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Les Séminaires CerVIM, Université Laval ont lieu le vendredi à 11h00.
Veuillez consulter le programme pour plus de détails.









Prof. Hernán Darío Benítez Restrepo
Department of Electronics and Computing
Pontificia Universidad Javeriana Sede Cali, Colombia

Thermal diffusivity estimation with quantitative pulsed phase thermography


Pulsed Phase Thermography (PPT) transforms the pulsed thermography sequence in time domain into the frequency domain using discrete Fourier transform. This transformation is performed for each pixel. Phase data is less affected by local surface optical variations and so it is reported to detect defects located at approximately twice the depth of the temperature data. Another important advantage of PPT is that the phase angle is generally not sensitive to undesirable conditions in pulsed thermography such as non-uniform heating or surface emissivity variation.

PPT also permits quantitative analysis by estimating the depth of delaminations or flat bottom holes in composite samples. In one approach, the flaw depth is evaluated from the relationship between the relative phase angle (phase contrast between the defect and non-defective area) and length ratio (delamination depth/diffusion length). Another type of depth quantification with PPT defines a model based on thermal quadrupole theory to attain an analytical expression of phase contrast in Laplace domain where defect depth and thermal resistance appear explicitly.

In practice, quantitative PPT has been limited to the estimation of defect parameters such as depth and thermal resistance. An approach to estimate thermophysical properties, such as thermal diffusivity, through PPT had not been introduced until the quantitative PPT method discussed in this work. Here, we propose a thermal quadrupole based method that extends quantitative pulsed phase thermography. This approach estimates thermal diffusivity by solving an inversion problem based on non-linear squares estimation.

This approach is tested with pulsed thermography data acquired from a composite sample. The estimation algorithm calculates thermal diffusivity for each pixel (i,j) in the image to generate a thermal diffusivity map. We compare our results with other techniques established in the time domain. The proposed quantitative analysis with PPT provides low error estimations of thermal diffusivity. This estimation requires only the a priori knowledge of sample thickness.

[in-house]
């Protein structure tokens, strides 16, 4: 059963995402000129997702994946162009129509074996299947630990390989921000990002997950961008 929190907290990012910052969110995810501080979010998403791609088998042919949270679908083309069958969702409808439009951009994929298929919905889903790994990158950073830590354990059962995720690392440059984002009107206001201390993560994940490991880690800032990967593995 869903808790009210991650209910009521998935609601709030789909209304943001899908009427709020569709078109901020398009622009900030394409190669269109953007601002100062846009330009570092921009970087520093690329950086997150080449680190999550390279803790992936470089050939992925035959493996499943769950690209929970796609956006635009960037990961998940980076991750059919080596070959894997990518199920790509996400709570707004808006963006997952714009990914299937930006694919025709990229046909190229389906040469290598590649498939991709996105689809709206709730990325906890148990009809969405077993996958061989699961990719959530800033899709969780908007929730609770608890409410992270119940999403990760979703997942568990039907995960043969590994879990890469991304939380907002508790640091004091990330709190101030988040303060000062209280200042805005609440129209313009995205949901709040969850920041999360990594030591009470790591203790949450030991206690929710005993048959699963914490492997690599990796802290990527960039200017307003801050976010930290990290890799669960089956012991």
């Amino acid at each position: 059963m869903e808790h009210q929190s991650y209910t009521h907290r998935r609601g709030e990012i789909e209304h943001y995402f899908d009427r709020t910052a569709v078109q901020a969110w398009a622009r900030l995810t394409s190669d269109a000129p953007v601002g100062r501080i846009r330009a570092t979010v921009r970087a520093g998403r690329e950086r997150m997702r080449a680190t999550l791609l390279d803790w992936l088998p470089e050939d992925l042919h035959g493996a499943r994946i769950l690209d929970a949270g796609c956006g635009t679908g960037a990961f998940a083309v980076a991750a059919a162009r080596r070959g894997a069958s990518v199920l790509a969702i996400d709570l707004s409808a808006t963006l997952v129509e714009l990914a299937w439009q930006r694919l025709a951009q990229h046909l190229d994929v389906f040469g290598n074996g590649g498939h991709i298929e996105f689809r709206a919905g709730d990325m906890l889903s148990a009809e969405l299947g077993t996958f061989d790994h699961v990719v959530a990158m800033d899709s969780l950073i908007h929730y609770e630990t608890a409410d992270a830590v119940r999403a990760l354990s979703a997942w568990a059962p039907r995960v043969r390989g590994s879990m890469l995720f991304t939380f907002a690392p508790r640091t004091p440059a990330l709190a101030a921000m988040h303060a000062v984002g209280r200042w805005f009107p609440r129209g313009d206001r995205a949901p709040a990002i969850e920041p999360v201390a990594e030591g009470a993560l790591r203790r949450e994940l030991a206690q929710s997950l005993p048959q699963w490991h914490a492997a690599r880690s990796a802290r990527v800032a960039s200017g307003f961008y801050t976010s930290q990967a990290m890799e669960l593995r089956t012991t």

Hernán Darío Benítez Restrepo received his undergraduate degree in Electronic Engineering and his Dr. Eng. degree in Electronic Engineering from Pontificia Universidad Javeriana Sede Cali and Universidad del Valle, in 2002 and 2008, respectively. Since February 2010 he is adjunct professor in the Laboratory of Computer Vision and Systems of Université Laval, Québec City. Since January 2008, he has been with the Department of Electronics and Computing at Pontificia Universidad Javeriana Sede Cali. In 2011, he received a Merit scholarship for short-term research from the Ministére de l’Education du Québec to pursue research on infrared vision. Dr Benitez is IEEE Senior member since 2014 and Chair of Colombia’s IEEE Signal Processing Chapter since 2012. He is a member of the scientific editorial board of the Quantitative Infrared Thermography Journal since 2014. His main research interests encompass pattern recognition, infrared vision and digital signal processing.

Pour plus de renseignements, veuillez SVP consulter la page web suivante: www.hbenitez.org

Note: Le séminaire sera présenté à 11h00 à la salle PLT-2508.


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